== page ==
The first batch of visitors from the Chinese mainland line up at an immigration counter to cross to the Hong Kong Special Administrative Region at Futian port in Shenzhen on January 8, 2023. PARKER ZHENG CHINA DAILY The current mandatory COVID 19 tests required for travel between the Hong Kong Special Administrative Region and the Chinese mainland are due to be scrapped in the coming days, according to Tam Yiu-chung, a Hong Kong delegate to the country's top legislature.
Tam said that a decision on the lifting of nucleic acid tests required for travelers will be made soon, probably in the next few days, according to Chief Secretary for Administration Eric Chan Kwok-ki.
Hong Kong residents who are going to the mainland must produce a negative COVID- 19 test within 48 hours of departure.
Cross-boundary travel has been safe and orderly so far, according to Tam Yiu-chung, a Hong Kong delegate to the country s top legislature, as the daily quota for HKSAR residents traveling north could be removed as the quota had not been used up during the Chinese New Year holidays.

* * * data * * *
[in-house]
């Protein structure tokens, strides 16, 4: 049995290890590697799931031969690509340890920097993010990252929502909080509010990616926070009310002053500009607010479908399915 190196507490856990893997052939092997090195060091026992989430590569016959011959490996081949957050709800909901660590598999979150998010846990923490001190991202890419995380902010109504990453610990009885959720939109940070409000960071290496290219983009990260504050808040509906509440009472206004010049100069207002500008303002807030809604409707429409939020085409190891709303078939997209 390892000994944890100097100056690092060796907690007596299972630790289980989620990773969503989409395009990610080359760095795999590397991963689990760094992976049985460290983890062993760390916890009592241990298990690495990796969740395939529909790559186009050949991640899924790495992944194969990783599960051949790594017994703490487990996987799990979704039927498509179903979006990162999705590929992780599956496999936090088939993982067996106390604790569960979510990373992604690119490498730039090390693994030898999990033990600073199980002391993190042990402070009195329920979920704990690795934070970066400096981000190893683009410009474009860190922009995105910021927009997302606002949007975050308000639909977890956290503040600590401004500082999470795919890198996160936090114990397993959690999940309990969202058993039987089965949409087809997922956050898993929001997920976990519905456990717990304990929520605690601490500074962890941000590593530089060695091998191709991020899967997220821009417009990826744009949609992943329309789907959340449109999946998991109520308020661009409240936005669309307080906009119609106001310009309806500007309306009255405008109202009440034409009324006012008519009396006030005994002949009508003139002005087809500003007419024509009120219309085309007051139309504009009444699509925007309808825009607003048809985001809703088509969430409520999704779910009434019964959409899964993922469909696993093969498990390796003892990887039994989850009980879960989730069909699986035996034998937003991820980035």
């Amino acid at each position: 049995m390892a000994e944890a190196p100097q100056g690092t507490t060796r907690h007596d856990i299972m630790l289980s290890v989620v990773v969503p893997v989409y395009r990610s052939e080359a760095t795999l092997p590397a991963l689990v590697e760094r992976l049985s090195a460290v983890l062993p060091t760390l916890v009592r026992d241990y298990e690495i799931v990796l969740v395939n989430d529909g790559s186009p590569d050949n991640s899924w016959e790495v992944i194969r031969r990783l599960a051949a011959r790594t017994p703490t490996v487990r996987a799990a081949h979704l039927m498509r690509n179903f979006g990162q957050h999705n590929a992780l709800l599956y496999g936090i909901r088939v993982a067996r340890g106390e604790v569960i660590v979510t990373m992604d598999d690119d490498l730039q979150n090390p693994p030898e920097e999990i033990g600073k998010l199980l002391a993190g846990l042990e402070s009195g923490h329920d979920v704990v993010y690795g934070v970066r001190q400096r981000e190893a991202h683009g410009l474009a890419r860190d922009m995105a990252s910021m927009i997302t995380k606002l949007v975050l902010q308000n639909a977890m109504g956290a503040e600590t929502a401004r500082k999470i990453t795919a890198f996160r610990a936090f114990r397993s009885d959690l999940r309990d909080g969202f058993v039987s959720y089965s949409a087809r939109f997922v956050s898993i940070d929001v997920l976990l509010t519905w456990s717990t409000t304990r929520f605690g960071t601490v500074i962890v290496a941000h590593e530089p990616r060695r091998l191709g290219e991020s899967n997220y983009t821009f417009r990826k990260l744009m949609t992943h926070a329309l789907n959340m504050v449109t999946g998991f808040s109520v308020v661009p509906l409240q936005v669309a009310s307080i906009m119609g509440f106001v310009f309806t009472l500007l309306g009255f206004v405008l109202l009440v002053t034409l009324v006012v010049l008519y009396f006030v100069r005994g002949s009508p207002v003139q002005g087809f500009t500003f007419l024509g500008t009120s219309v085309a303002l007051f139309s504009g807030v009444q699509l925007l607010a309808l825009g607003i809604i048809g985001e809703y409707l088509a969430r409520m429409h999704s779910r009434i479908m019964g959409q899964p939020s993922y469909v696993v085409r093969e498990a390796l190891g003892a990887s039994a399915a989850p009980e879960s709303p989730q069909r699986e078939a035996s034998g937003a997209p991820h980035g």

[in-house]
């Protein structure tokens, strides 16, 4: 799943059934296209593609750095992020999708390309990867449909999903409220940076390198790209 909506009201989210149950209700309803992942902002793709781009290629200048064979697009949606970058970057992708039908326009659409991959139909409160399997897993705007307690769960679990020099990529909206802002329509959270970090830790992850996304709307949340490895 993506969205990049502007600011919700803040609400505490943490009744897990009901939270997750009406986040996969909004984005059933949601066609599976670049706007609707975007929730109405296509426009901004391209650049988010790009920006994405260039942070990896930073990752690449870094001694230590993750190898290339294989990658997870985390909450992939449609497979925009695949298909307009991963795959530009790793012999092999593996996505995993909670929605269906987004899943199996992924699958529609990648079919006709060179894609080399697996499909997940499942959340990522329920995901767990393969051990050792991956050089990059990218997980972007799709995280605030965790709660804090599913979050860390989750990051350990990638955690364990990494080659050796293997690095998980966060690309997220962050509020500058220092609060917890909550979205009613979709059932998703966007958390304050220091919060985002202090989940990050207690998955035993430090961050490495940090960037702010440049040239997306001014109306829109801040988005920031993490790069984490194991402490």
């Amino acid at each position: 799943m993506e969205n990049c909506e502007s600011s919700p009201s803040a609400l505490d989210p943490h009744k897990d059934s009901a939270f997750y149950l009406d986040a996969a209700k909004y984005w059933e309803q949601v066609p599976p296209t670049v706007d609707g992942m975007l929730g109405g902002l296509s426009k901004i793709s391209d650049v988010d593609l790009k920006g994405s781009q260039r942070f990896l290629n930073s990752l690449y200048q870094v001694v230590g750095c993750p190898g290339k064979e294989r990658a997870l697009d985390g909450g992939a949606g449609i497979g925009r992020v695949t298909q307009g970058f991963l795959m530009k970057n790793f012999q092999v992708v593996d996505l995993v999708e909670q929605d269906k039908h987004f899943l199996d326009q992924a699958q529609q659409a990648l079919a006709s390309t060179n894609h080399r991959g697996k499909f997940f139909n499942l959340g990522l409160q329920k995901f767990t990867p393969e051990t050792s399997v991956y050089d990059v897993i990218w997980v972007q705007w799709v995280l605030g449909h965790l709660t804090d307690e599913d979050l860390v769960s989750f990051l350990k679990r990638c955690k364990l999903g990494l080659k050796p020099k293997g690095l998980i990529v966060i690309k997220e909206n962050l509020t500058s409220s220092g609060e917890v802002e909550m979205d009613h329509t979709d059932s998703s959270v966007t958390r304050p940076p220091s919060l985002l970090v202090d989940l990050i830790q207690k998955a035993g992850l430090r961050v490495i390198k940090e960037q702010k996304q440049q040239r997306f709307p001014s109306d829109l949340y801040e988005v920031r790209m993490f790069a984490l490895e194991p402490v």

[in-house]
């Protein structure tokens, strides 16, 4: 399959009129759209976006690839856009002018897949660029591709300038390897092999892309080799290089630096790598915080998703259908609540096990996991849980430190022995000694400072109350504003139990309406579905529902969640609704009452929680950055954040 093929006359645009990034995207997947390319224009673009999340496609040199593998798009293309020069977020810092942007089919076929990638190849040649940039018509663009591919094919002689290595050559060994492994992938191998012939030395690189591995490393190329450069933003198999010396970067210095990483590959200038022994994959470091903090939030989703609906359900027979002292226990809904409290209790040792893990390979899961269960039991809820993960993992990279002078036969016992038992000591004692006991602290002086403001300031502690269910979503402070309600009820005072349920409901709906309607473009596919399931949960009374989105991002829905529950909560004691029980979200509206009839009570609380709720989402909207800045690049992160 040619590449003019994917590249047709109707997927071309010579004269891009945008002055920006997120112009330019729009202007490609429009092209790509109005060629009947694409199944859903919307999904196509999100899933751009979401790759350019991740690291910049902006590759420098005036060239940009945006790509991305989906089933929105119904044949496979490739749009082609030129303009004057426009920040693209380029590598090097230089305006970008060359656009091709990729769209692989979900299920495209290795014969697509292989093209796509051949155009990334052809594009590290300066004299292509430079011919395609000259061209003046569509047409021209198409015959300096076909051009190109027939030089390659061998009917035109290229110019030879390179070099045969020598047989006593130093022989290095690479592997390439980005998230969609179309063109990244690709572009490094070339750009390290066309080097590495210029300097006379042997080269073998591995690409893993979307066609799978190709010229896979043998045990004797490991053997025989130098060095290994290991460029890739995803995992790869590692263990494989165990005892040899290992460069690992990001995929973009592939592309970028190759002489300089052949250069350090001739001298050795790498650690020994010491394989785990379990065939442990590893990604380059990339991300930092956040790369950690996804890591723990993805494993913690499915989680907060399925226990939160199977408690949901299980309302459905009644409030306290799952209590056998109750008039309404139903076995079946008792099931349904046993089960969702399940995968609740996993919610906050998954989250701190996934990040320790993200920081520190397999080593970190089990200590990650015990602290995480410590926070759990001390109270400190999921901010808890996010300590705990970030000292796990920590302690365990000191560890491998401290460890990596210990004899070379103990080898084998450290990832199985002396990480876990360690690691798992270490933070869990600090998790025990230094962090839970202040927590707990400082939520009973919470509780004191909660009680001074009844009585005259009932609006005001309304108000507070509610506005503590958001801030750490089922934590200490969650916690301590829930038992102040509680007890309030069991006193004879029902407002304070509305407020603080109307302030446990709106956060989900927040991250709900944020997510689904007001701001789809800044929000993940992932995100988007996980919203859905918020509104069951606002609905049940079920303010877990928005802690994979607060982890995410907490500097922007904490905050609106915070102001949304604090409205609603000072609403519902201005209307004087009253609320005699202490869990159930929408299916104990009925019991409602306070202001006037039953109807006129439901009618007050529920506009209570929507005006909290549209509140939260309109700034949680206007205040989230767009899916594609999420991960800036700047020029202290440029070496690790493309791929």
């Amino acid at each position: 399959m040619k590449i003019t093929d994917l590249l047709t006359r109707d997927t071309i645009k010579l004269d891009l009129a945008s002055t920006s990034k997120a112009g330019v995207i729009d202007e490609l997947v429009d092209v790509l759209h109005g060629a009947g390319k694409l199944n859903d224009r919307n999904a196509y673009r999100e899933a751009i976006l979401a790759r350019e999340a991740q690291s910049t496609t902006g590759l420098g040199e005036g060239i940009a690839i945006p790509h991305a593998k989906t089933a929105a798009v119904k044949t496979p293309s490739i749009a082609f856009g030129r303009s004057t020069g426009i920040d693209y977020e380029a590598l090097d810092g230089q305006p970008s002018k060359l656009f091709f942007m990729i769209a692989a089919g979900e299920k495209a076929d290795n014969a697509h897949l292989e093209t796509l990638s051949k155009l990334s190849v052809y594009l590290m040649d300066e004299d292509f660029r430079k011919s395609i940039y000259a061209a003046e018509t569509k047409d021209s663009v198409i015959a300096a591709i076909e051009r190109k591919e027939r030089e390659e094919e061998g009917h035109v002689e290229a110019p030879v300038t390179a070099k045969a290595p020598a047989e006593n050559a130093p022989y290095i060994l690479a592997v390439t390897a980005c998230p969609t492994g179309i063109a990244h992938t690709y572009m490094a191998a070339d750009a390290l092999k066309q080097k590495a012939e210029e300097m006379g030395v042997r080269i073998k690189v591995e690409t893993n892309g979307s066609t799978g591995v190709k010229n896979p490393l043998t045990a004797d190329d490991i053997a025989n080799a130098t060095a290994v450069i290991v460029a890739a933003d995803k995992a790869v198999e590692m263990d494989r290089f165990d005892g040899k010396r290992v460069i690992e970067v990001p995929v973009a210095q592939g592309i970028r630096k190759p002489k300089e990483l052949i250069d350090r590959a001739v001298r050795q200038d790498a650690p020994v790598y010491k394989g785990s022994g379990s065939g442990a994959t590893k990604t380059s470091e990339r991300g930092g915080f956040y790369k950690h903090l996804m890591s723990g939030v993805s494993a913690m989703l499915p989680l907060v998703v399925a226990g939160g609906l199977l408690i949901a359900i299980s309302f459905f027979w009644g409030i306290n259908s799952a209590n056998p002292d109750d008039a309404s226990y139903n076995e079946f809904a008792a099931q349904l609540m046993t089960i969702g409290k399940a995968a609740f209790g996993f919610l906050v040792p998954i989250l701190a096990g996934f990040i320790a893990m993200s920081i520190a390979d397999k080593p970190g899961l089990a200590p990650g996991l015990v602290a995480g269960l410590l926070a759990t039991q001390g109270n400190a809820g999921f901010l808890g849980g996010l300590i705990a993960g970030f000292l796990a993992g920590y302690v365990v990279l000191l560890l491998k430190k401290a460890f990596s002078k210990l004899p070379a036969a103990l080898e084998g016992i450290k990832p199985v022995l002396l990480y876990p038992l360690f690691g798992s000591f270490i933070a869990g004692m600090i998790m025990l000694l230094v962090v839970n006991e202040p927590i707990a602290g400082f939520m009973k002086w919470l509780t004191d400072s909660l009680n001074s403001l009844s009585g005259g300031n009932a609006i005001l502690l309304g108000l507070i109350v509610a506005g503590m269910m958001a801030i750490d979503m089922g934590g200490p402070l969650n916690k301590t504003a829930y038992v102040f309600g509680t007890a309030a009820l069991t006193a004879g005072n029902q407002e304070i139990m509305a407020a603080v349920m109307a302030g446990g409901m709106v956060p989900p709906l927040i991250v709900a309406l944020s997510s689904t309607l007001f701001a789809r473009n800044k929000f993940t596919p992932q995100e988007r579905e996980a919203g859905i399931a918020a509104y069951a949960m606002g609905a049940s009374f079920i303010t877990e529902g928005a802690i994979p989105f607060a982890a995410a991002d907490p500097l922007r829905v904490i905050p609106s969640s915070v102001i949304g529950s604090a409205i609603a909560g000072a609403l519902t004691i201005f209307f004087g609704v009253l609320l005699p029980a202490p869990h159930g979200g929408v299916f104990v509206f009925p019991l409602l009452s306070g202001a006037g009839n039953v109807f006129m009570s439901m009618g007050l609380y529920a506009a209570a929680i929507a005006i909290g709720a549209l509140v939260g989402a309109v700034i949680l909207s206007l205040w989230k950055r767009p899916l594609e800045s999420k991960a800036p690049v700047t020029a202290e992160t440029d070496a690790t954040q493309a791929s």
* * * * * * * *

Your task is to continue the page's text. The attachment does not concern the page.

Tam said the daily quota set for SAR residents traveling north could be removed, as the quota had not been used up during the Chinese New Year holidays, and cross-boundary travel has been safe and orderly so far.
He said both the SAR and the mainland are ready for a full resumption of normal travel that would not require bookings or nucleic acid tests.
The Democratic Alliance for the Betterment and Progress of Hong Kong, the city's largest political party, had earlier sent a letter to the National Health Commission proposing that the nucleic acid tests for cross-boundary travel be lifted.
The letter states that the HKSAR government and the mainland authorities are discussing implementing the second phase of arrangements for the resumption of normal travel.